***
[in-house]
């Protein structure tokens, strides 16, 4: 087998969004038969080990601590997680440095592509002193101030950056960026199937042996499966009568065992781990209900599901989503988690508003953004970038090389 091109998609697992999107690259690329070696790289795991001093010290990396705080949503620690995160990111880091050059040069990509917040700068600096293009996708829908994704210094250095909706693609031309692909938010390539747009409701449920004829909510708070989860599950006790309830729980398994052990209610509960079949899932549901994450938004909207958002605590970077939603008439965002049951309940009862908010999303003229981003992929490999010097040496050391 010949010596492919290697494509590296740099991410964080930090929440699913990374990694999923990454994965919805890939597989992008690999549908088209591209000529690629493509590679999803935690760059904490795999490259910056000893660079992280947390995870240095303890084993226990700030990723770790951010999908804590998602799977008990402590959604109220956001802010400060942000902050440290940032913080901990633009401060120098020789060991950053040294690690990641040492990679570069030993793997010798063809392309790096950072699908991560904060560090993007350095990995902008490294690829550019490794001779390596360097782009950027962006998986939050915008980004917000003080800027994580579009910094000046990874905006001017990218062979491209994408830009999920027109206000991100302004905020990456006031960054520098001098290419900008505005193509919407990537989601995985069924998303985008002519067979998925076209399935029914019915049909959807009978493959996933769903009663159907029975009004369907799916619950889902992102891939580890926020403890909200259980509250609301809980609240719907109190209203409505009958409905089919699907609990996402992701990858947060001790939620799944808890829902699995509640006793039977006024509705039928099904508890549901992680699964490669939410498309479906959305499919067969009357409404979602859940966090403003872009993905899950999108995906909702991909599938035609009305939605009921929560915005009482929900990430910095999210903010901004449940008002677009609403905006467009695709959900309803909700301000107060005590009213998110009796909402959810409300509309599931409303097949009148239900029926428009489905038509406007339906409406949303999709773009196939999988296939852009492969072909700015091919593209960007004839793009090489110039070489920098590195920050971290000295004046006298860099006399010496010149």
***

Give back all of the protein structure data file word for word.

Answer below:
[in-house]
């Protein structure tokens, strides 16, 4: 087998969004038969080990601590997680440095592509002193101030950056960026199937042996499966009568065992781990209900599901989503988690508003953004970038090389 091109998609697992999107690259690329070696790289795991001093010290990396705080949503620690995160990111880091050059040069990509917040700068600096293009996708829908994704210094250095909706693609031309692909938010390539747009409701449920004829909510708070989860599950006790309830729980398994052990209610509960079949899932549901994450938004909207958002605590970077939603008439965002049951309940009862908010999303003229981003992929490999010097040496050391 010949010596492919290697494509590296740099991410964080930090929440699913990374990694999923990454994965919805890939597989992008690999549908088209591209000529690629493509590679999803935690760059904490795999490259910056000893660079992280947390995870240095303890084993226990700030990723770790951010999908804590998602799977008990402590959604109220956001802010400060942000902050440290940032913080901990633009401060120098020789060991950053040294690690990641040492990679570069030993793997010798063809392309790096950072699908991560904060560090993007350095990995902008490294690829550019490794001779390596360097782009950027962006998986939050915008980004917000003080800027994580579009910094000046990874905006001017990218062979491209994408830009999920027109206000991100302004905020990456006031960054520098001098290419900008505005193509919407990537989601995985069924998303985008002519067979998925076209399935029914019915049909959807009978493959996933769903009663159907029975009004369907799916619950889902992102891939580890926020403890909200259980509250609301809980609240719907109190209203409505009958409905089919699907609990996402992701990858947060001790939620799944808890829902699995509640006793039977006024509705039928099904508890549901992680699964490669939410498309479906959305499919067969009357409404979602859940966090403003872009993905899950999108995906909702991909599938035609009305939605009921929560915005009482929900990430910095999210903010901004449940008002677009609403905006467009695709959900309803909700301000107060005590009213998110009796909402959810409300509309599931409303097949009148239900029926428009489905038509406007339906409406949303999709773009196939999988296939852009492969072909700015091919593209960007004839793009090489110039070489920098590195920050971290000295004046006298860099006399010496010149």